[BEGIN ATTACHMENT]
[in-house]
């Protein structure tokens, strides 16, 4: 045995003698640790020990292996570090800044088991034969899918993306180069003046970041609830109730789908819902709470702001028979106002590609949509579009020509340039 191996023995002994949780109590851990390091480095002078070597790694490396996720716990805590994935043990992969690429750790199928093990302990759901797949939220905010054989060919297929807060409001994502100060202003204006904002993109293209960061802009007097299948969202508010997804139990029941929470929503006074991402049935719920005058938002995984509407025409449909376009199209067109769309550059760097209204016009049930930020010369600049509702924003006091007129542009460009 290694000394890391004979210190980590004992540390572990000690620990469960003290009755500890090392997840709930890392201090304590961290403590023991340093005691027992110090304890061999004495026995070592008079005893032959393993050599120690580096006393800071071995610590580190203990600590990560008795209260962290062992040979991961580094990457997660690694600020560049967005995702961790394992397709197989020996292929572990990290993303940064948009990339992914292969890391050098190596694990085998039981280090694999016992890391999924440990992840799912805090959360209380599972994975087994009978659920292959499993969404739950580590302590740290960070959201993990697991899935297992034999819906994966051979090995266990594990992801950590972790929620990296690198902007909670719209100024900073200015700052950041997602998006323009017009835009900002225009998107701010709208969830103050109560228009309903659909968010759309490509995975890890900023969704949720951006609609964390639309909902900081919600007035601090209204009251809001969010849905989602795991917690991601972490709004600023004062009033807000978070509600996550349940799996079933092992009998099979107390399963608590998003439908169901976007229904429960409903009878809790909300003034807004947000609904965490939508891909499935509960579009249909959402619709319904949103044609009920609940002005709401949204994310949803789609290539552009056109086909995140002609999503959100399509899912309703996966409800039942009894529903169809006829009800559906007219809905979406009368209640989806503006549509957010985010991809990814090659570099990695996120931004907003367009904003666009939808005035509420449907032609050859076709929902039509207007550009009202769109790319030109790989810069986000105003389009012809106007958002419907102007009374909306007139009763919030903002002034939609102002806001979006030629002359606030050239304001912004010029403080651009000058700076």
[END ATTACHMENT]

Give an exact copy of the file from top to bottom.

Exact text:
[in-house]
């Protein structure tokens, strides 16, 4: 045995003698640790020990292996570090800044088991034969899918993306180069003046970041609830109730789908819902709470702001028979106002590609949509579009020509340039 191996023995002994949780109590851990390091480095002078070597790694490396996720716990805590994935043990992969690429750790199928093990302990759901797949939220905010054989060919297929807060409001994502100060202003204006904002993109293209960061802009007097299948969202508010997804139990029941929470929503006074991402049935719920005058938002995984509407025409449909376009199209067109769309550059760097209204016009049930930020010369600049509702924003006091007129542009460009 290694000394890391004979210190980590004992540390572990000690620990469960003290009755500890090392997840709930890392201090304590961290403590023991340093005691027992110090304890061999004495026995070592008079005893032959393993050599120690580096006393800071071995610590580190203990600590990560008795209260962290062992040979991961580094990457997660690694600020560049967005995702961790394992397709197989020996292929572990990290993303940064948009990339992914292969890391050098190596694990085998039981280090694999016992890391999924440990992840799912805090959360209380599972994975087994009978659920292959499993969404739950580590302590740290960070959201993990697991899935297992034999819906994966051979090995266990594990992801950590972790929620990296690198902007909670719209100024900073200015700052950041997602998006323009017009835009900002225009998107701010709208969830103050109560228009309903659909968010759309490509995975890890900023969704949720951006609609964390639309909902900081919600007035601090209204009251809001969010849905989602795991917690991601972490709004600023004062009033807000978070509600996550349940799996079933092992009998099979107390399963608590998003439908169901976007229904429960409903009878809790909300003034807004947000609904965490939508891909499935509960579009249909959402619709319904949103044609009920609940002005709401949204994310949803789609290539552009056109086909995140002609999503959100399509899912309703996966409800039942009894529903169809006829009800559906007219809905979406009368209640989806503006549509957010985010991809990814090659570099990695996120931004907003367009904003666009939808005035509420449907032609050859076709929902039509207007550009009202769109790319030109790989810069986000105003389009012809106007958002419907102007009374909306007139009763919030903002002034939609102002806001979006030629002359606030050239304001912004010029403080651009000058700076």